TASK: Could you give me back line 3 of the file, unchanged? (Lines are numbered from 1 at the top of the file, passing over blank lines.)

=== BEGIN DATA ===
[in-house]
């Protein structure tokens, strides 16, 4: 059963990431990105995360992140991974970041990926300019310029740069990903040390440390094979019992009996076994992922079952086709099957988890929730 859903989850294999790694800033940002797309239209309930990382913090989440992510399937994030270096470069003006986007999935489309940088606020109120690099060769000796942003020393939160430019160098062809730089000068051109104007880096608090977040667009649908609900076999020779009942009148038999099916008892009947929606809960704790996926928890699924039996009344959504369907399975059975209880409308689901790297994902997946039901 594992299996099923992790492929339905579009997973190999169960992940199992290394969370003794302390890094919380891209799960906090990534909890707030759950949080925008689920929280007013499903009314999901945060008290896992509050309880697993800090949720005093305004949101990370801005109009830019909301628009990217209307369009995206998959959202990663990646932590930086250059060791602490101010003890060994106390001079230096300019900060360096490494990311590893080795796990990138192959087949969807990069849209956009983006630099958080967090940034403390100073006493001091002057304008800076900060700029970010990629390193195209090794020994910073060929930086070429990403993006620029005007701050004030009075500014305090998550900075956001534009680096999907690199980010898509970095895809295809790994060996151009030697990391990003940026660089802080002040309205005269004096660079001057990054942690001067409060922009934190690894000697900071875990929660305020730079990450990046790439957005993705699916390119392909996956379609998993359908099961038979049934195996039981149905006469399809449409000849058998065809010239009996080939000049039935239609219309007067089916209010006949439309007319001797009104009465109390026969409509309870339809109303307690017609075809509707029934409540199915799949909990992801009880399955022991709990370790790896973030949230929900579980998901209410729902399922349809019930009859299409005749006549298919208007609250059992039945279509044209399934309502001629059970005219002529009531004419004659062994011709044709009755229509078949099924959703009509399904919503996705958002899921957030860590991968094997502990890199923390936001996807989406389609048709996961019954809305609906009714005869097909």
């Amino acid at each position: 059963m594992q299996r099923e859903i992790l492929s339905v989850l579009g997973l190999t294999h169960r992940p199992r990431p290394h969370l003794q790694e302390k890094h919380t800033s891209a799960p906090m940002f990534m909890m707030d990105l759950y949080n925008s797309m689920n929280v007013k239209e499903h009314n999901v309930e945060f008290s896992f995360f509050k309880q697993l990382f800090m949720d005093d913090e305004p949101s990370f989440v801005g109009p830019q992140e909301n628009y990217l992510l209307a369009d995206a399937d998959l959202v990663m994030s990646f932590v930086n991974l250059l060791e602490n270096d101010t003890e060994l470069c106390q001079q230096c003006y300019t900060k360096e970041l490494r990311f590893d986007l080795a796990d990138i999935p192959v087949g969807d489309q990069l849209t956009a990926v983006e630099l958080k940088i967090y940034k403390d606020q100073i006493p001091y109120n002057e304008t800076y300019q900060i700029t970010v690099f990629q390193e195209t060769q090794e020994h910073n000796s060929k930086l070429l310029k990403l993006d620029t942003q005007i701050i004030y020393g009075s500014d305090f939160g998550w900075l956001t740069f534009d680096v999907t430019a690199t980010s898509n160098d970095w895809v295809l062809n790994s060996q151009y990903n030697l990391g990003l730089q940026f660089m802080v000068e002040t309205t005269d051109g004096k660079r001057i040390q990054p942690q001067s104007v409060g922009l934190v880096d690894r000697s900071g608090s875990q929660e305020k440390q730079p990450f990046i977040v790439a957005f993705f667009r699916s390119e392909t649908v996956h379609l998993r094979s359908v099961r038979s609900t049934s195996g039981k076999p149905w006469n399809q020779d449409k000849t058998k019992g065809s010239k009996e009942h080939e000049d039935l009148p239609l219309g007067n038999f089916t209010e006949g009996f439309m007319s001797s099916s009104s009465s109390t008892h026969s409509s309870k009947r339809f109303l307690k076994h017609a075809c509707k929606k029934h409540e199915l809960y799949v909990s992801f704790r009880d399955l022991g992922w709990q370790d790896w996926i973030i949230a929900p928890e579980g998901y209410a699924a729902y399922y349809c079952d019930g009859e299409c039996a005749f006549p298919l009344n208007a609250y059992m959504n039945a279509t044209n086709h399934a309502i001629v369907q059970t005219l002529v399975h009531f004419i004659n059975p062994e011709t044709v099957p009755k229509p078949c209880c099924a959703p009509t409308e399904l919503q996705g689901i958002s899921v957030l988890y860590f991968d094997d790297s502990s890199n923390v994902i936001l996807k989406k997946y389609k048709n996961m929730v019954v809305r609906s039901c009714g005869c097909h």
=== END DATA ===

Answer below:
């Amino acid at each position: 059963m594992q299996r099923e859903i992790l492929s339905v989850l579009g997973l190999t294999h169960r992940p199992r990431p290394h969370l003794q790694e302390k890094h919380t800033s891209a799960p906090m940002f990534m909890m707030d990105l759950y949080n925008s797309m689920n929280v007013k239209e499903h009314n999901v309930e945060f008290s896992f995360f509050k309880q697993l990382f800090m949720d005093d913090e305004p949101s990370f989440v801005g109009p830019q992140e909301n628009y990217l992510l209307a369009d995206a399937d998959l959202v990663m994030s990646f932590v930086n991974l250059l060791e602490n270096d101010t003890e060994l470069c106390q001079q230096c003006y300019t900060k360096e970041l490494r990311f590893d986007l080795a796990d990138i999935p192959v087949g969807d489309q990069l849209t956009a990926v983006e630099l958080k940088i967090y940034k403390d606020q100073i006493p001091y109120n002057e304008t800076y300019q900060i700029t970010v690099f990629q390193e195209t060769q090794e020994h910073n000796s060929k930086l070429l310029k990403l993006d620029t942003q005007i701050i004030y020393g009075s500014d305090f939160g998550w900075l956001t740069f534009d680096v999907t430019a690199t980010s898509n160098d970095w895809v295809l062809n790994s060996q151009y990903n030697l990391g990003l730089q940026f660089m802080v000068e002040t309205t005269d051109g004096k660079r001057i040390q990054p942690q001067s104007v409060g922009l934190v880096d690894r000697s900071g608090s875990q929660e305020k440390q730079p990450f990046i977040v790439a957005f993705f667009r699916s390119e392909t649908v996956h379609l998993r094979s359908v099961r038979s609900t049934s195996g039981k076999p149905w006469n399809q020779d449409k000849t058998k019992g065809s010239k009996e009942h080939e000049d039935l009148p239609l219309g007067n038999f089916t209010e006949g009996f439309m007319s001797s099916s009104s009465s109390t008892h026969s409509s309870k009947r339809f109303l307690k076994h017609a075809c509707k929606k029934h409540e199915l809960y799949v909990s992801f704790r009880d399955l022991g992922w709990q370790d790896w996926i973030i949230a929900p928890e579980g998901y209410a699924a729902y399922y349809c079952d019930g009859e299409c039996a005749f006549p298919l009344n208007a609250y059992m959504n039945a279509t044209n086709h399934a309502i001629v369907q059970t005219l002529v399975h009531f004419i004659n059975p062994e011709t044709v099957p009755k229509p078949c209880c099924a959703p009509t409308e399904l919503q996705g689901i958002s899921v957030l988890y860590f991968d094997d790297s502990s890199n923390v994902i936001l996807k989406k997946y389609k048709n996961m929730v019954v809305r609906s039901c009714g005869c097909h």